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why some solvers use non-dimentionalized form of navier-stokes equations?

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Old   May 20, 2022, 06:37
Default why some solvers use non-dimentionalized form of navier-stokes equations?
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Sayan Bhattacharjee
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NASA's CFL3D and FUN3D solvers seems to non-dimensionalize the governing equations.


I could not find or understand the reason behind such a decision. Can anyone please explain why they did it, and was there any benefit or side-effect from doing it?
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Old   May 20, 2022, 08:12
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1) Governing equations are never truly non-dimensionalized at the linear solver level. You have a coefficient matrix that needs solving and that's it. What's different is the user-interface: the user must provide a mesh (dimensional or non-dimensional) and then make sure that all the boundary conditions and settings (all user inputs) are in units consistent with the mesh provided.


2) NASA and many other US/English-companies engineer using English units. We're talking about inches-feet-miles, pounds, slugs, Farenheit, inches of water, psi, and so on. It is deeply ingrained in these work cultures to have conversion factors everywhere in all their equations and for them, it's really no big deal whether a particular software is dimensional or non-dimensional because they always go through the same process of converting units in and out of English units anyway. It's not any better one way or another.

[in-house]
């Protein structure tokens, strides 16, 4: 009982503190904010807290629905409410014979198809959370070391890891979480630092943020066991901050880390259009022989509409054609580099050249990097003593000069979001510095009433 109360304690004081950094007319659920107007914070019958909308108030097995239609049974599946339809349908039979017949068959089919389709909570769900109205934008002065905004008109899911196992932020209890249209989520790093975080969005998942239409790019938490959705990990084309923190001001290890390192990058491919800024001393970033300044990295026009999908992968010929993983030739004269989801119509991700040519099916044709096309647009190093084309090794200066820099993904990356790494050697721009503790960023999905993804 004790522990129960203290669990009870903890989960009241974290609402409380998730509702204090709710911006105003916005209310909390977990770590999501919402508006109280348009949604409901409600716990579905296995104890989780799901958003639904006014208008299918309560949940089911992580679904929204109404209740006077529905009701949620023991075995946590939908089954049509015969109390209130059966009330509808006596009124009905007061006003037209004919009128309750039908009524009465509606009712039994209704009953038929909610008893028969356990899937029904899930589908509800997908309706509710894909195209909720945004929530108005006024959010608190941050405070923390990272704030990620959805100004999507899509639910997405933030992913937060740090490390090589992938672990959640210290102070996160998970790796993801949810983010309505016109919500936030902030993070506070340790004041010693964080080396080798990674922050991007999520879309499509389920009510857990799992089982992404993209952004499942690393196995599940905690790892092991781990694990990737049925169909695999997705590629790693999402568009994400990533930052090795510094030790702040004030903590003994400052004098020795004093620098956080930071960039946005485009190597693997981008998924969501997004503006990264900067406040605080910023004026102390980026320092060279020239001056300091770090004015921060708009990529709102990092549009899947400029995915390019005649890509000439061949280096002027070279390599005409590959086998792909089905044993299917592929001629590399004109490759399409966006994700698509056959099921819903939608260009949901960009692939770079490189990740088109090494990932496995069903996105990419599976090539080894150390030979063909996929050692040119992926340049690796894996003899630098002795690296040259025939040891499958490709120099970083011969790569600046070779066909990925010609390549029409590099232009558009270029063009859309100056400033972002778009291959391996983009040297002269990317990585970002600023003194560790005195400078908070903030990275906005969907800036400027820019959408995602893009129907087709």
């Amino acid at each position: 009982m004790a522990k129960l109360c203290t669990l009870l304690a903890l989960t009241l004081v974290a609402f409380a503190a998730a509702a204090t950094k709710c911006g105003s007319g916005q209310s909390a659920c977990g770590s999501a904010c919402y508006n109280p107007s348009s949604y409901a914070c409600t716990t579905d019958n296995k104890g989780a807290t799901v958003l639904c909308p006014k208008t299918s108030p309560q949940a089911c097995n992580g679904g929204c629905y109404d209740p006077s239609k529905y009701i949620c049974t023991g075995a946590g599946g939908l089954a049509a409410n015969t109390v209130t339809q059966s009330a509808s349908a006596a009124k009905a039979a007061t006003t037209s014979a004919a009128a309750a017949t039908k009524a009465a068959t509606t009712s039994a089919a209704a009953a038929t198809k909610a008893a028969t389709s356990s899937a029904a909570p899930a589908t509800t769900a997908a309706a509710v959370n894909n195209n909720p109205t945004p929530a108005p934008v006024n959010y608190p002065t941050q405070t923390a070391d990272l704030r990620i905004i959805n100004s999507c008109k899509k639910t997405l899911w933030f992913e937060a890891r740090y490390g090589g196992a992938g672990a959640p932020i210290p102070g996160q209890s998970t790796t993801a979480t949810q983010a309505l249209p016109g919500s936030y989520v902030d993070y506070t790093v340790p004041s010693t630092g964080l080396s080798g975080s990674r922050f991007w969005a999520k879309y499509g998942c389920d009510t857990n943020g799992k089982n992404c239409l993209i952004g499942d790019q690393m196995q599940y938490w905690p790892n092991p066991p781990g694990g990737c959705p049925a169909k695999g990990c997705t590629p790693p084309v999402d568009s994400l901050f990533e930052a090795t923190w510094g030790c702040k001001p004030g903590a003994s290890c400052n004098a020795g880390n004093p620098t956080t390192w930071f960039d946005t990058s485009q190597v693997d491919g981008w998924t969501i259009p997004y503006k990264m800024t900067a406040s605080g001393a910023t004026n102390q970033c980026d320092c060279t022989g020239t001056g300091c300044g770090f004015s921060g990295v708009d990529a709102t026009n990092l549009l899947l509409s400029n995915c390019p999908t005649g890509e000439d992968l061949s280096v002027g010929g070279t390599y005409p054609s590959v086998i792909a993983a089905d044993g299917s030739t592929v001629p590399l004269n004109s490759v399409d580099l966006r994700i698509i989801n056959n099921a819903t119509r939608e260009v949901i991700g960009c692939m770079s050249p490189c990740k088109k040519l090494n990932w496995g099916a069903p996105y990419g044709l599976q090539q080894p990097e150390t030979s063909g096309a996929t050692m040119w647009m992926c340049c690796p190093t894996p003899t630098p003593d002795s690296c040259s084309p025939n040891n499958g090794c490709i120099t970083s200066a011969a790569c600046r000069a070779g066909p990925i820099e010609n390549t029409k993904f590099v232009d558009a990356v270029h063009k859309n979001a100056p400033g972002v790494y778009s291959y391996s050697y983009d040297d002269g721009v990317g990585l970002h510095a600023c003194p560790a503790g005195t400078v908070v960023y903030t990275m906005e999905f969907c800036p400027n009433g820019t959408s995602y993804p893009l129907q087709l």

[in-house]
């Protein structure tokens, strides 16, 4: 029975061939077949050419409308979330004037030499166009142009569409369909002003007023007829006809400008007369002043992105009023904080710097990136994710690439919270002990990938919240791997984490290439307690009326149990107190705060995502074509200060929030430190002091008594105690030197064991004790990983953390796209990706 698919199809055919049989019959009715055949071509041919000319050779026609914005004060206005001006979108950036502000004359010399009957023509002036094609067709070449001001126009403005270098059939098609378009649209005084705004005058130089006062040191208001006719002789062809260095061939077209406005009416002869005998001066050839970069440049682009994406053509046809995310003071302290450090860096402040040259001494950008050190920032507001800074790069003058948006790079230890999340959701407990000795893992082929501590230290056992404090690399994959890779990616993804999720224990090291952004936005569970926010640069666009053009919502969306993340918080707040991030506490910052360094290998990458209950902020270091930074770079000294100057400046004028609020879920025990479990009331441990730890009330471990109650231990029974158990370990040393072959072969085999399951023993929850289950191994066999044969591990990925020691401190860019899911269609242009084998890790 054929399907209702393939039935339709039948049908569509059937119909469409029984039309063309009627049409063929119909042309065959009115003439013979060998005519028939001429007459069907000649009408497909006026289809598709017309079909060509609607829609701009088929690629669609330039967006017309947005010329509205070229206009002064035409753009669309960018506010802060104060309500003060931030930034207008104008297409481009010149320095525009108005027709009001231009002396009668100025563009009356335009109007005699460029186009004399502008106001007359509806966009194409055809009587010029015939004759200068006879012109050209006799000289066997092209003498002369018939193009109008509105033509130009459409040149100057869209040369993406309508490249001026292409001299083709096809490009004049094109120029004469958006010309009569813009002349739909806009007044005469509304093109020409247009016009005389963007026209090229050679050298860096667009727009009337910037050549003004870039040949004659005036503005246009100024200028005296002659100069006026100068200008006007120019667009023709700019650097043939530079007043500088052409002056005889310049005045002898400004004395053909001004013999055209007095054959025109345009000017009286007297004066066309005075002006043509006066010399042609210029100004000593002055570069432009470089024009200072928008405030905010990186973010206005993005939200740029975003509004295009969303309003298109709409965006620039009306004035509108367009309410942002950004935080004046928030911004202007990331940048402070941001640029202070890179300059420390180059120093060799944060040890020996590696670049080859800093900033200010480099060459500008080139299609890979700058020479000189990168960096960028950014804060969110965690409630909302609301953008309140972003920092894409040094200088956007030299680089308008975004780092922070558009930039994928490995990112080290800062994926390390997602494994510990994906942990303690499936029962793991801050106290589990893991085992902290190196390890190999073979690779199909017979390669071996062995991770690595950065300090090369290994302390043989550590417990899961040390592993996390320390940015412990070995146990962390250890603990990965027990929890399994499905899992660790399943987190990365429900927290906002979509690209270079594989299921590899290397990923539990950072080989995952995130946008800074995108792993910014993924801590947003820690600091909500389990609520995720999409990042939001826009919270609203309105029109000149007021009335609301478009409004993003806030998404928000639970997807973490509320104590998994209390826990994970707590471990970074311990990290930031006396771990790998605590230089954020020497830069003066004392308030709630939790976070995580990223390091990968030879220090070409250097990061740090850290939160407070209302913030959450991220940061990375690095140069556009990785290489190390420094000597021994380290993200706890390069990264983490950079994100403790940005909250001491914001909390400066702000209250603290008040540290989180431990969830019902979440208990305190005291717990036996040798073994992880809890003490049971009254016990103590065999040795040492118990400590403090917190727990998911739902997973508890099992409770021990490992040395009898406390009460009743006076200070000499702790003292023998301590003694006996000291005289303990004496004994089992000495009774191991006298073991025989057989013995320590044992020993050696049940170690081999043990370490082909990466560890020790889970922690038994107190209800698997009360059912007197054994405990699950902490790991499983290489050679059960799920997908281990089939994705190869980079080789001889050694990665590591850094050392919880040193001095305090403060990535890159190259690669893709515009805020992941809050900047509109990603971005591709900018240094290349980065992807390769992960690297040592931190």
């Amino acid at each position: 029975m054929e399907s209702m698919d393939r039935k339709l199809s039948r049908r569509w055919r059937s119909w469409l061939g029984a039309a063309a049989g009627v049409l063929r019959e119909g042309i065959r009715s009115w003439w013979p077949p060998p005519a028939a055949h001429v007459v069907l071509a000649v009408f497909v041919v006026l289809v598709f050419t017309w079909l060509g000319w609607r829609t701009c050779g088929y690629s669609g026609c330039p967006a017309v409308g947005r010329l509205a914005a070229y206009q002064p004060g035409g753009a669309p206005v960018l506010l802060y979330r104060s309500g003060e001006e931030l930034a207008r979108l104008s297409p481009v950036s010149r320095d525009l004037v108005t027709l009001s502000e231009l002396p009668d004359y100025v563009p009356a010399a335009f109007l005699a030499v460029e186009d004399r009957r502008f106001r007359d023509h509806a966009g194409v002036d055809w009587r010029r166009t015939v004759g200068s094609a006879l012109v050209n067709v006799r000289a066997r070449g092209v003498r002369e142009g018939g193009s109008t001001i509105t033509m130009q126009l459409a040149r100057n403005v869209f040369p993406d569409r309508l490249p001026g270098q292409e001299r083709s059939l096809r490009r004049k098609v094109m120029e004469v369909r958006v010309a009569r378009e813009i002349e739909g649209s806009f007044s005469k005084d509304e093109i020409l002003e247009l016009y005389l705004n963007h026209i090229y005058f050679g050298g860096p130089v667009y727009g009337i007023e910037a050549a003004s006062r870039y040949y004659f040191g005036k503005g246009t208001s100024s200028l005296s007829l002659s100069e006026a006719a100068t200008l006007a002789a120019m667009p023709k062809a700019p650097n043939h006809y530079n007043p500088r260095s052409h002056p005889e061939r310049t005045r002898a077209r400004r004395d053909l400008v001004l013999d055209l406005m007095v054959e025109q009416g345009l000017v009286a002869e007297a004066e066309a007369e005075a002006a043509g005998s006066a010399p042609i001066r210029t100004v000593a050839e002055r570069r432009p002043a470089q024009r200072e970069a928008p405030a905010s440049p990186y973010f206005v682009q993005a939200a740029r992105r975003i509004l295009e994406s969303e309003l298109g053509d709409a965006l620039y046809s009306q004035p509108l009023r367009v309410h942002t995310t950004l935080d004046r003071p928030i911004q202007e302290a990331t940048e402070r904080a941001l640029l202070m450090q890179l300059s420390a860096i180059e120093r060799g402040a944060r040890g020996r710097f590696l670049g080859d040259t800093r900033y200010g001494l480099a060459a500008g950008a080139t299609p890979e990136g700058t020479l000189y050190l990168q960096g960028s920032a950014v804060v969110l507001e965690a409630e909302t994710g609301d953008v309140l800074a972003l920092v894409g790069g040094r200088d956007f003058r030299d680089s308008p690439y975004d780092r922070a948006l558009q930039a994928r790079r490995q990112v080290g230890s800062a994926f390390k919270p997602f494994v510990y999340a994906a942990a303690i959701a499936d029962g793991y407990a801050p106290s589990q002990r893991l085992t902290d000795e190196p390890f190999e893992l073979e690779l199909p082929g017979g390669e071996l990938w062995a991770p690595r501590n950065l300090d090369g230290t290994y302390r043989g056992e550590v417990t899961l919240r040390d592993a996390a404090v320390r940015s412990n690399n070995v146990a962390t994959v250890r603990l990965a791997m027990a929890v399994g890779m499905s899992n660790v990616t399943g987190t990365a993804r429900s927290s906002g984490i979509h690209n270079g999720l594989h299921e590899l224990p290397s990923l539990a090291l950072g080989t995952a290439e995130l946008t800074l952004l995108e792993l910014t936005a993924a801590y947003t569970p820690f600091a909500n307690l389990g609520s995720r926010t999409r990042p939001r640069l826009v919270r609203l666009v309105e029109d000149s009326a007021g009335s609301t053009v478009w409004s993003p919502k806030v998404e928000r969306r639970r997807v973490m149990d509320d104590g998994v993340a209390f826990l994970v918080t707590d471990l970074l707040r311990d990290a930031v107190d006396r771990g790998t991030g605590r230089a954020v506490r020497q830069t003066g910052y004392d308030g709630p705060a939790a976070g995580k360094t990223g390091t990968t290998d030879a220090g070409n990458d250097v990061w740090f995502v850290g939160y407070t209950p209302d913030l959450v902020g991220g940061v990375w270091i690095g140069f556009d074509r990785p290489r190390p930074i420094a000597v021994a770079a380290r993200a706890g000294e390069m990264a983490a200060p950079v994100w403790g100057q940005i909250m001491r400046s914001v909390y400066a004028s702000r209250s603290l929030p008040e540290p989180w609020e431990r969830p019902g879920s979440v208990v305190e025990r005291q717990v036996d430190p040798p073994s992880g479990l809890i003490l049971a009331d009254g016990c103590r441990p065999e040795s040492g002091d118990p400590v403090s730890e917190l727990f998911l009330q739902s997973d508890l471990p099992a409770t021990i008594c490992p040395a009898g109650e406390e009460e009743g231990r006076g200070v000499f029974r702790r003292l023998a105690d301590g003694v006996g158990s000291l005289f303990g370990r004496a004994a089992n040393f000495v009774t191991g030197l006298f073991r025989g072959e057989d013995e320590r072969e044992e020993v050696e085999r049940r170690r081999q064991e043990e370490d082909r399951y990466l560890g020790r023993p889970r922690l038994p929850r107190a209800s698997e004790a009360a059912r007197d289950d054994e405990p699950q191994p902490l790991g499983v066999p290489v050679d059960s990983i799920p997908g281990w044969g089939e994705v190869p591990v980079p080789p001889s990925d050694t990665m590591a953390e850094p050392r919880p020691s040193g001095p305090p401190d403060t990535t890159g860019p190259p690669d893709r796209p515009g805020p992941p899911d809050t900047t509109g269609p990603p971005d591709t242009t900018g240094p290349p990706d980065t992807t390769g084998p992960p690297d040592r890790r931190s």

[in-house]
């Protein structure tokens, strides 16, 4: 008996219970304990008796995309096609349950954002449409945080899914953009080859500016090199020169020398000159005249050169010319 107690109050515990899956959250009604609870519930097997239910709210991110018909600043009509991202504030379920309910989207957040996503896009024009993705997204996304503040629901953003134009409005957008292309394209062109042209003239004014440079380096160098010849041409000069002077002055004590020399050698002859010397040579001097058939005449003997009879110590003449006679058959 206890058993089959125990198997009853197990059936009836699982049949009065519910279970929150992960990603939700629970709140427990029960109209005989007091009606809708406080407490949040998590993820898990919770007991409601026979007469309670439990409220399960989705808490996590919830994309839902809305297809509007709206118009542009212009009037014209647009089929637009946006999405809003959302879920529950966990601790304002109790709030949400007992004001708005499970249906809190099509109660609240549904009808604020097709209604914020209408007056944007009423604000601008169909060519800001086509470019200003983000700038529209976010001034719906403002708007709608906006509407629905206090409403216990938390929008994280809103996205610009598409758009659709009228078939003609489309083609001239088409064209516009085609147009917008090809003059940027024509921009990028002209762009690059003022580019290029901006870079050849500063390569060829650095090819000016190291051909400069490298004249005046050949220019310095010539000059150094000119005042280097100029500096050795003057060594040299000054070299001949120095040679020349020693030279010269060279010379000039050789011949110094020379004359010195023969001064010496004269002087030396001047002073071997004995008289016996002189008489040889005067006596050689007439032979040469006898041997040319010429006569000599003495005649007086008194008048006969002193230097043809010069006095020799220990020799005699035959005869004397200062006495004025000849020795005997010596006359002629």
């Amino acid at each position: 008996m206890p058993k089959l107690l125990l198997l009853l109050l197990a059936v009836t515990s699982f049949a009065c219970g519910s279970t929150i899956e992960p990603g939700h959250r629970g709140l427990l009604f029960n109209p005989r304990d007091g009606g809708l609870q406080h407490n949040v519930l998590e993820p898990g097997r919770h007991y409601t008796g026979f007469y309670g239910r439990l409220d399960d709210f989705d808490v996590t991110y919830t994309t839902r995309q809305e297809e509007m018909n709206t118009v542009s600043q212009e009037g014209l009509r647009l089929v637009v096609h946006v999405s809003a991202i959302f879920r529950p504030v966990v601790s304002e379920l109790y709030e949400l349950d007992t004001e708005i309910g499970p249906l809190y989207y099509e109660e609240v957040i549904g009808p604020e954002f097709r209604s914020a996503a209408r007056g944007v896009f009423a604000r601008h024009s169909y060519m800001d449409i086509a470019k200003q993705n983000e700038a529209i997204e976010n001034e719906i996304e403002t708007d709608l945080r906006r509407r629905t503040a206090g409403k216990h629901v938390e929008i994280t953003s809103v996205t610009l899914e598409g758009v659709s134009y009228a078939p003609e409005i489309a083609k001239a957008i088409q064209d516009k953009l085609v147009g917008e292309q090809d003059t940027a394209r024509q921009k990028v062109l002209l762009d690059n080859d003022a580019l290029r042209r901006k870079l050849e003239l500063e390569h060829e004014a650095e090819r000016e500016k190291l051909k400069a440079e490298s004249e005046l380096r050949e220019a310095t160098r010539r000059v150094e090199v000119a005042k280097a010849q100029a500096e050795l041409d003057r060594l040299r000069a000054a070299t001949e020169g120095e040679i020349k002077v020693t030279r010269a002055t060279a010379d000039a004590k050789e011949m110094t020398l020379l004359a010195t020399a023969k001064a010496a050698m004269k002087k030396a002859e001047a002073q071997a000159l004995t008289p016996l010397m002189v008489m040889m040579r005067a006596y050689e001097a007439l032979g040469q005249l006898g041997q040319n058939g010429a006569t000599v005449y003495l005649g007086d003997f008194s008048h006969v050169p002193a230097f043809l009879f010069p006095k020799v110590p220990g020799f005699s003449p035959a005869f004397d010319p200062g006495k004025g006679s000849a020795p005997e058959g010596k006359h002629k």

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Old   May 20, 2022, 11:24
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Filippo Maria Denaro
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There is a fundamental theoretical reason to work in non-dimensional form.
If you choose correctly the characteristic scales of the problem you have that the variables will be O(1). This way is quite practical to check for correct results.
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Old   May 20, 2022, 11:30
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Quote:
Originally Posted by FMDenaro View Post
If you choose correctly the characteristic scales of the problem you have that the variables will be O(1). This way is quite practical to check for correct results.

Thanks for your answer. English isn't my first language so I couldn't understand this part. Do you mean that the solution values come out in range [0.0, 1.0] , (like Cl and Cd for lift and drag), so it becomes easy for us to check if our results are correct without too much hassle?
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Old   May 20, 2022, 14:41
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Quote:
Originally Posted by aerosayan View Post
Thanks for your answer. English isn't my first language so I couldn't understand this part. Do you mean that the solution values come out in range [0.0, 1.0] , (like Cl and Cd for lift and drag), so it becomes easy for us to check if our results are correct without too much hassle?



Well, it could be also 3, 5.1, 6 ... the term O(1) means that. The key is to have the correct knowledge of the problem and to choice the proper reference values.
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